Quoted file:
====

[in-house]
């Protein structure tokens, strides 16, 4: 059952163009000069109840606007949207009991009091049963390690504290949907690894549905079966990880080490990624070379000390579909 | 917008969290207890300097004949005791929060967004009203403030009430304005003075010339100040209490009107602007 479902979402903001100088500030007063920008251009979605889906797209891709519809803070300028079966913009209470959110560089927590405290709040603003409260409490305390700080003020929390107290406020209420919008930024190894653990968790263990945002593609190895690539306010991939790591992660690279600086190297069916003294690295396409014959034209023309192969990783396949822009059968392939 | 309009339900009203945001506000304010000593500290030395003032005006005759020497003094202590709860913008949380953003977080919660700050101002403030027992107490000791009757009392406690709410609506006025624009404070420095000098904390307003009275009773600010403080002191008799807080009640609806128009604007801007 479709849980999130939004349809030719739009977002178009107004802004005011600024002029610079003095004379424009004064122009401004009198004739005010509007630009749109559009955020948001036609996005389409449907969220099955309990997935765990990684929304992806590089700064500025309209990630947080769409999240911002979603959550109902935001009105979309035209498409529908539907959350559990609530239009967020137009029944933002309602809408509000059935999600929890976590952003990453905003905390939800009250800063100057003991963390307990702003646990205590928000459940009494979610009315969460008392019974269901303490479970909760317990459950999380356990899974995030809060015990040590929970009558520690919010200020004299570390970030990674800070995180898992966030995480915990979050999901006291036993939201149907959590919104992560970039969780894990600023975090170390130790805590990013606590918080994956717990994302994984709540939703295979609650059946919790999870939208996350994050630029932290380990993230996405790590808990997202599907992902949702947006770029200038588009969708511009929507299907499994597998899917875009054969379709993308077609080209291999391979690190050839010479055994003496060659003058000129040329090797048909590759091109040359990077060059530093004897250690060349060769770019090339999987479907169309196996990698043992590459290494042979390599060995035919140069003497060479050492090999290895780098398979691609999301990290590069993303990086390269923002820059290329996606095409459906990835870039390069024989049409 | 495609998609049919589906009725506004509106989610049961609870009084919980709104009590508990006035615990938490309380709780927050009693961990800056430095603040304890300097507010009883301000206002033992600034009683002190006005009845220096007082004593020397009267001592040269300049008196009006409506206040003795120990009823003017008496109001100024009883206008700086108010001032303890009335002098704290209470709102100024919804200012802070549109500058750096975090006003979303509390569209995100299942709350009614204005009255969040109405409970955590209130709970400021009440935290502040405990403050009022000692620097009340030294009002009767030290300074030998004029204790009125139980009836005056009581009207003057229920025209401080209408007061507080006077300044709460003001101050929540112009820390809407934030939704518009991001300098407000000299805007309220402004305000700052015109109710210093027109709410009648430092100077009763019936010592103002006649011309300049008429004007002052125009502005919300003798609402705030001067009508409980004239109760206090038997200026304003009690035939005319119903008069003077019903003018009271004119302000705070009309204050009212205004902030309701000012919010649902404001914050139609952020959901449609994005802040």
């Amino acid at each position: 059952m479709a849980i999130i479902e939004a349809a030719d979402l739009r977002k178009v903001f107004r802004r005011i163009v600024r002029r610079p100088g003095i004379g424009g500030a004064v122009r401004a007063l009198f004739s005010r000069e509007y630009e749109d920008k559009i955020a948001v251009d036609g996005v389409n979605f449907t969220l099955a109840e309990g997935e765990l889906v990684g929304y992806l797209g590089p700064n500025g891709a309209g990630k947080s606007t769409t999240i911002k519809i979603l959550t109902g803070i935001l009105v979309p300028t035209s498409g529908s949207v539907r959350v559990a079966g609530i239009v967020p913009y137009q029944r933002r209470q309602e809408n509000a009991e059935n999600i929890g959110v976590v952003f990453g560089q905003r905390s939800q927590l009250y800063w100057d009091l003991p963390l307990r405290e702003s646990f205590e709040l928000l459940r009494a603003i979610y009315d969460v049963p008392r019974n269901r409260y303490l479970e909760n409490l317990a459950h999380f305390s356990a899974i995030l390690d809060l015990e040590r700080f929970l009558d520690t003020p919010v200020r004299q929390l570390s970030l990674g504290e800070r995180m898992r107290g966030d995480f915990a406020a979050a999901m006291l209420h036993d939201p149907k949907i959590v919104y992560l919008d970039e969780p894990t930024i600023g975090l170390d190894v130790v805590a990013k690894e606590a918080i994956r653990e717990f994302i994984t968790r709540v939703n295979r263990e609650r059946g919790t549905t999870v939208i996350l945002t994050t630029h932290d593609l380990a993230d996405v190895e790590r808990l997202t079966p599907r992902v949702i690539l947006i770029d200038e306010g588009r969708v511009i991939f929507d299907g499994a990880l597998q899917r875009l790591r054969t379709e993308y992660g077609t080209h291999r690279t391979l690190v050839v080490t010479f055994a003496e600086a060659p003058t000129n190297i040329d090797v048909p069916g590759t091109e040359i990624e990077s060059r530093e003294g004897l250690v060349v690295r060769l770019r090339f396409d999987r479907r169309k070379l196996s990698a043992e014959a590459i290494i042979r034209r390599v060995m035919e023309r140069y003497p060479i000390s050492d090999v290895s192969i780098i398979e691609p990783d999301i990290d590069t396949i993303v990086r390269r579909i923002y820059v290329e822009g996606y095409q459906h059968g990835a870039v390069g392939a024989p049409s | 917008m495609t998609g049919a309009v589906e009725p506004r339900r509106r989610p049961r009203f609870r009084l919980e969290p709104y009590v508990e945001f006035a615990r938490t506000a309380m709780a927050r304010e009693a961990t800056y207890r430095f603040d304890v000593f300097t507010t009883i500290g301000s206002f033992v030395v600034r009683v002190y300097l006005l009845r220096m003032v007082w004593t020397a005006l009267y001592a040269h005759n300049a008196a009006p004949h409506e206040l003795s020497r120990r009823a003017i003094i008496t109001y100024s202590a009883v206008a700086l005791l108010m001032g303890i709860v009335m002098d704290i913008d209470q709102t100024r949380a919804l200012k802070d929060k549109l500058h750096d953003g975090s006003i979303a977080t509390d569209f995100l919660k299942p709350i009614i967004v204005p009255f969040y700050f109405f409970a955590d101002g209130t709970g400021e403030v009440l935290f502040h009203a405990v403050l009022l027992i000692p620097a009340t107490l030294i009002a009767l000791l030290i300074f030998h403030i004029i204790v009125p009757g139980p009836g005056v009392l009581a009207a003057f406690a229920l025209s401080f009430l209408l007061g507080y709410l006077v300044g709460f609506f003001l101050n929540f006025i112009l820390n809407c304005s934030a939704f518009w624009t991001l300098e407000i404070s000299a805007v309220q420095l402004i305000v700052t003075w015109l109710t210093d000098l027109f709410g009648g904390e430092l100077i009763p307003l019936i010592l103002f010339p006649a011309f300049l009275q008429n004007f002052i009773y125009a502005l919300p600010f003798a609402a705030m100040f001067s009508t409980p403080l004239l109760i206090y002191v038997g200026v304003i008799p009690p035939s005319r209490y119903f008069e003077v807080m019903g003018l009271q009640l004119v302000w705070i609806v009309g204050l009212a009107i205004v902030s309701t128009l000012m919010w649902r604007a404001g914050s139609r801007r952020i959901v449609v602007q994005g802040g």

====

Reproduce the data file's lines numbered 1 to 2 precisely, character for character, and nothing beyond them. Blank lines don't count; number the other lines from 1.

[in-house]
């Protein structure tokens, strides 16, 4: 059952163009000069109840606007949207009991009091049963390690504290949907690894549905079966990880080490990624070379000390579909 | 917008969290207890300097004949005791929060967004009203403030009430304005003075010339100040209490009107602007 479902979402903001100088500030007063920008251009979605889906797209891709519809803070300028079966913009209470959110560089927590405290709040603003409260409490305390700080003020929390107290406020209420919008930024190894653990968790263990945002593609190895690539306010991939790591992660690279600086190297069916003294690295396409014959034209023309192969990783396949822009059968392939 | 309009339900009203945001506000304010000593500290030395003032005006005759020497003094202590709860913008949380953003977080919660700050101002403030027992107490000791009757009392406690709410609506006025624009404070420095000098904390307003009275009773600010403080002191008799807080009640609806128009604007801007 479709849980999130939004349809030719739009977002178009107004802004005011600024002029610079003095004379424009004064122009401004009198004739005010509007630009749109559009955020948001036609996005389409449907969220099955309990997935765990990684929304992806590089700064500025309209990630947080769409999240911002979603959550109902935001009105979309035209498409529908539907959350559990609530239009967020137009029944933002309602809408509000059935999600929890976590952003990453905003905390939800009250800063100057003991963390307990702003646990205590928000459940009494979610009315969460008392019974269901303490479970909760317990459950999380356990899974995030809060015990040590929970009558520690919010200020004299570390970030990674800070995180898992966030995480915990979050999901006291036993939201149907959590919104992560970039969780894990600023975090170390130790805590990013606590918080994956717990994302994984709540939703295979609650059946919790999870939208996350994050630029932290380990993230996405790590808990997202599907992902949702947006770029200038588009969708511009929507299907499994597998899917875009054969379709993308077609080209291999391979690190050839010479055994003496060659003058000129040329090797048909590759091109040359990077060059530093004897250690060349060769770019090339999987479907169309196996990698043992590459290494042979390599060995035919140069003497060479050492090999290895780098398979691609999301990290590069993303990086390269923002820059290329996606095409459906990835870039390069024989049409 | 495609998609049919589906009725506004509106989610049961609870009084919980709104009590508990006035615990938490309380709780927050009693961990800056430095603040304890300097507010009883301000206002033992600034009683002190006005009845220096007082004593020397009267001592040269300049008196009006409506206040003795120990009823003017008496109001100024009883206008700086108010001032303890009335002098704290209470709102100024919804200012802070549109500058750096975090006003979303509390569209995100299942709350009614204005009255969040109405409970955590209130709970400021009440935290502040405990403050009022000692620097009340030294009002009767030290300074030998004029204790009125139980009836005056009581009207003057229920025209401080209408007061507080006077300044709460003001101050929540112009820390809407934030939704518009991001300098407000000299805007309220402004305000700052015109109710210093027109709410009648430092100077009763019936010592103002006649011309300049008429004007002052125009502005919300003798609402705030001067009508409980004239109760206090038997200026304003009690035939005319119903008069003077019903003018009271004119302000705070009309204050009212205004902030309701000012919010649902404001914050139609952020959901449609994005802040």